on life, music etc beyond mainstream

2014 8 Aug

To Catch A Thief

von: Manafonistas Filed under: Blog | TB | 1 Comment

Viele von uns kennen die deutsche Fassung von Hitchcocks Film „Über den Dächern von Nizza“. Nun war es ein grosses Vergnügen für mich, den Film mit den Originalstimmen zu hören, und das macht einen Unterschied. Ich habe gemerkt, wie manche Filme, die man früher sah, über Jahrzehnte ihren Zauber verloren haben, andere wiederum ein zweites, drittes, viertes Sehen heil überstanden. Wenn auch die Faszination des ersten Sehens nie mehr erreicht wurde, ist es immer noch eine Freude, manchen „Dauerbrennern“  der eigenen Filmgeschichte  wieder zu begegnen. Ich empfehle also diesen Hitchcock-Film aus der Mitte des letzten Jahrhunderts. Auch die deutsche Fassung, selbst diese Synchronstimmen sind einem damals ein wenig ans Herz gewachsen. Peter Bradshow bringt einiges auf den Punkt in seiner pointierten Analyse … (me) 


Hitchcock’s superbly insouciant crime caper from 1955 must surely be one of the last movies in which the American super-rich are indulged so extravagantly and adoringly – the kind of people who stub their cigarettes out in fried eggs.

The south of France is resplendent in all its cynicism and discretion. Diamonds are what the movie worships amid the sapphire-blue of the Mediterranean and cloudless skies; Hitchcock wittily begins by disrupting those tourist images with a scream of horror from a woman whose valuables have been swiped.

Cary Grant is John Robie, the reformed cat burglar living quietly on the Côte d’Azur, under suspicion for carrying out a spate of daring jewel thefts in Nice and Cannes. He can only clear his name by collaring the real culprit – and while on this person’s trail, he encounters the beautiful heiress Francie: the stunningly ice-blond Grace Kelly, pampered, bored and turned on by John’s reputation.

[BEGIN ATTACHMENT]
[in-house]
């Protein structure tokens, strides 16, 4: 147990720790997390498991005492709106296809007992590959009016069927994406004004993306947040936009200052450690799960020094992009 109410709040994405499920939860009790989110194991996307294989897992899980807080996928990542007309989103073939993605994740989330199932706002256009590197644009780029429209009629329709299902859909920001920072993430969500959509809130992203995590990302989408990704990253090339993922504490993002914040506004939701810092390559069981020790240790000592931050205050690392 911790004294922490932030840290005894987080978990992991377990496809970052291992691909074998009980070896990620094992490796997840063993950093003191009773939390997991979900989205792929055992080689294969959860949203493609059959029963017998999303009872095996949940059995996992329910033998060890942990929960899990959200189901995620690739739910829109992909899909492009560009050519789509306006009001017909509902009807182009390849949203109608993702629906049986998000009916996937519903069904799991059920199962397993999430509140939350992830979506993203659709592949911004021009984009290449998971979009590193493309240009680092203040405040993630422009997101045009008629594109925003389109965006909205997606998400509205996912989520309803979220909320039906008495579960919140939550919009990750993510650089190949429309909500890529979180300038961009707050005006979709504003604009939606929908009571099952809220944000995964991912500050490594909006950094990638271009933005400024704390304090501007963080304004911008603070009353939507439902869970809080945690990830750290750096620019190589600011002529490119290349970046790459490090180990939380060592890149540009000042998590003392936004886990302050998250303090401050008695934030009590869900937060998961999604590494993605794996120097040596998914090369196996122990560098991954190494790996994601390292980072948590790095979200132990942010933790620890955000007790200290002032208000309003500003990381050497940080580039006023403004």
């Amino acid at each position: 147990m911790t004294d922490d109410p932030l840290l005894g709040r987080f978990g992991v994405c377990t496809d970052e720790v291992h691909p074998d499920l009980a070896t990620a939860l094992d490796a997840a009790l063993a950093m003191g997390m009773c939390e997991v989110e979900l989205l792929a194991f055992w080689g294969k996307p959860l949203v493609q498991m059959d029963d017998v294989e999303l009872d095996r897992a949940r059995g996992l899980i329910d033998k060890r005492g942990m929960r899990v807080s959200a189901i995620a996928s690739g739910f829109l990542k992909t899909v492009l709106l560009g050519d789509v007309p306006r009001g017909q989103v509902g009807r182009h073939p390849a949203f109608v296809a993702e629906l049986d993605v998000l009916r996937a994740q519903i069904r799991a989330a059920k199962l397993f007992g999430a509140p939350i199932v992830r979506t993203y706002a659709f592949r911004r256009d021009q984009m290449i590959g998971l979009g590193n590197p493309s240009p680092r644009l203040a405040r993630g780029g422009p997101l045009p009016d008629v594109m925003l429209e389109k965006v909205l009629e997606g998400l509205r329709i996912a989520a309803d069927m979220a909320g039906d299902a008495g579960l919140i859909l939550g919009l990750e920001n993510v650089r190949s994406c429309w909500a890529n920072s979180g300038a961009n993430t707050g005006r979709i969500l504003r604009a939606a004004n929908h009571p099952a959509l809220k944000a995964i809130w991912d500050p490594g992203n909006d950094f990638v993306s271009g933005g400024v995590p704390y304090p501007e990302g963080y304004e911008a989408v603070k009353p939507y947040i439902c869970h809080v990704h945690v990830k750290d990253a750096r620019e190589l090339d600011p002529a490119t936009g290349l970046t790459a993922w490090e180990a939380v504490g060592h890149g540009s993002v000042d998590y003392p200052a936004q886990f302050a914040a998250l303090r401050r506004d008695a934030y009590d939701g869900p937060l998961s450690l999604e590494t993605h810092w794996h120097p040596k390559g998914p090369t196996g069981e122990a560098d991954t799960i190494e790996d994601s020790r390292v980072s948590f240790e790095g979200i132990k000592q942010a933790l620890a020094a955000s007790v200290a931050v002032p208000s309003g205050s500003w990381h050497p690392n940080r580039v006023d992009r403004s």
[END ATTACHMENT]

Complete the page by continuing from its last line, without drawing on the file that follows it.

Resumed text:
Her own jewels are glittering symbols of sexual unavailability, and there is something almost outrageously metaphorical in their verbal fencing in her suite at the Carlton hotel, as the fireworks explode outside. Francie finds something inauthentic in Robie: „like an American in an English movie“. Well, yes, perhaps. But Grant’s debonair and oddly unlocatable mid-Atlantic identity is absolutely right for the part.



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1 Comment

  1. Michael Engelbrecht:

    I saw this film at an open-air screening in front of Hamburg Town Hall last night. The (nearly) a full moon illuminated the scarce patches of low cloud while the rest of the sky remained clear and twinkly. The air was warm, the audience was friendly and appreciative, sharing wine, snacks and even blankets that they had brought along with them. I was with a very dear friend.
    Of course, the plot was probably written on the back of a Gauloises packet but that didn’t seem to matter last night. The direction is rather conservative for Hitchcock film, although I did enjoy the way the fireworks were employed to denote rising sexual tension. From the impeccable Mr Grant and the truly breathtaking Miss Kelly to the stunning locations, costumes and flowers, the film is really just an excuse for a photographic orgy. The perfect film for a warm summer evening.
    Afterwards, my friend and I sat looking at the ships in the harbour while we talked and drank another bottle of wine until 3am. This is what summer should always be like. Thank you Hamburg! Thank you Alfred!

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